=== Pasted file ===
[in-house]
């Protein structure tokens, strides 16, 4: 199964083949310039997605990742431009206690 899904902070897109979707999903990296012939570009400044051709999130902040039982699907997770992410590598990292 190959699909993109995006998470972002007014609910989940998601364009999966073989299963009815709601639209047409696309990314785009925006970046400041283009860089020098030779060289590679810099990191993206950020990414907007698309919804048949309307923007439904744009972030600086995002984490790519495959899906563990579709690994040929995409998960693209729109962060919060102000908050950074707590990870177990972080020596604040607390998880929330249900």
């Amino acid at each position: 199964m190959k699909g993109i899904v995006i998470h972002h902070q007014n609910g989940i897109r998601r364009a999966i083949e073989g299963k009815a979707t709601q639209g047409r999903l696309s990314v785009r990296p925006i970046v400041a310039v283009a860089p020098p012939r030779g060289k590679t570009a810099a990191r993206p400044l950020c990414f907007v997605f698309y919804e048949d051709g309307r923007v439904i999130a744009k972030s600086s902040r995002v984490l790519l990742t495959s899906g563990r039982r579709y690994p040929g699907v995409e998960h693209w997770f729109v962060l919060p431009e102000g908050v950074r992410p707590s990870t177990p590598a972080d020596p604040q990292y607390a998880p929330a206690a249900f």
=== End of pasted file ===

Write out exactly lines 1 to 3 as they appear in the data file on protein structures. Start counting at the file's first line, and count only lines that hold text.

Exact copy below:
[in-house]
């Protein structure tokens, strides 16, 4: 199964083949310039997605990742431009206690 899904902070897109979707999903990296012939570009400044051709999130902040039982699907997770992410590598990292 190959699909993109995006998470972002007014609910989940998601364009999966073989299963009815709601639209047409696309990314785009925006970046400041283009860089020098030779060289590679810099990191993206950020990414907007698309919804048949309307923007439904744009972030600086995002984490790519495959899906563990579709690994040929995409998960693209729109962060919060102000908050950074707590990870177990972080020596604040607390998880929330249900």
């Amino acid at each position: 199964m190959k699909g993109i899904v995006i998470h972002h902070q007014n609910g989940i897109r998601r364009a999966i083949e073989g299963k009815a979707t709601q639209g047409r999903l696309s990314v785009r990296p925006i970046v400041a310039v283009a860089p020098p012939r030779g060289k590679t570009a810099a990191r993206p400044l950020c990414f907007v997605f698309y919804e048949d051709g309307r923007v439904i999130a744009k972030s600086s902040r995002v984490l790519l990742t495959s899906g563990r039982r579709y690994p040929g699907v995409e998960h693209w997770f729109v962060l919060p431009e102000g908050v950074r992410p707590s990870t177990p590598a972080d020596p604040q990292y607390a998880p929330a206690a249900f």